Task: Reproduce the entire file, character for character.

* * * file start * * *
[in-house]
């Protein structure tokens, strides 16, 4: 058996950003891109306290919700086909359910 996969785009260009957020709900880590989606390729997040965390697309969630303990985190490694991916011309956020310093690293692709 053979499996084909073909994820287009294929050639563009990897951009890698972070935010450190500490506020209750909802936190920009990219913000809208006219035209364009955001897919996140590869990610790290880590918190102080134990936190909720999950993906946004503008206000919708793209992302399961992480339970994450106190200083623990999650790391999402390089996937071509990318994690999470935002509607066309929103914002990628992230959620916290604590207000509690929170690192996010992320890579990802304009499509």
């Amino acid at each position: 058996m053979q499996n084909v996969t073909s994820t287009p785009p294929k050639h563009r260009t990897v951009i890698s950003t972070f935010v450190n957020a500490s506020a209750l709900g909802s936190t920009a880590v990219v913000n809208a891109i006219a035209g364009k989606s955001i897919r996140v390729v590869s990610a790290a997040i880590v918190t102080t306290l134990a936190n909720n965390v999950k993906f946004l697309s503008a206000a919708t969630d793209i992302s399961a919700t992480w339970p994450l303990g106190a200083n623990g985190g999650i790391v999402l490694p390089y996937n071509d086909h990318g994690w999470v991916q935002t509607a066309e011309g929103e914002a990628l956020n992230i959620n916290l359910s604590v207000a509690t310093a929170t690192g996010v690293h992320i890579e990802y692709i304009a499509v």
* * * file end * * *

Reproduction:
[in-house]
């Protein structure tokens, strides 16, 4: 058996950003891109306290919700086909359910 996969785009260009957020709900880590989606390729997040965390697309969630303990985190490694991916011309956020310093690293692709 053979499996084909073909994820287009294929050639563009990897951009890698972070935010450190500490506020209750909802936190920009990219913000809208006219035209364009955001897919996140590869990610790290880590918190102080134990936190909720999950993906946004503008206000919708793209992302399961992480339970994450106190200083623990999650790391999402390089996937071509990318994690999470935002509607066309929103914002990628992230959620916290604590207000509690929170690192996010992320890579990802304009499509």
């Amino acid at each position: 058996m053979q499996n084909v996969t073909s994820t287009p785009p294929k050639h563009r260009t990897v951009i890698s950003t972070f935010v450190n957020a500490s506020a209750l709900g909802s936190t920009a880590v990219v913000n809208a891109i006219a035209g364009k989606s955001i897919r996140v390729v590869s990610a790290a997040i880590v918190t102080t306290l134990a936190n909720n965390v999950k993906f946004l697309s503008a206000a919708t969630d793209i992302s399961a919700t992480w339970p994450l303990g106190a200083n623990g985190g999650i790391v999402l490694p390089y996937n071509d086909h990318g994690w999470v991916q935002t509607a066309e011309g929103e914002a990628l956020n992230i959620n916290l359910s604590v207000a509690t310093a929170t690192g996010v690293h992320i890579e990802y692709i304009a499509v």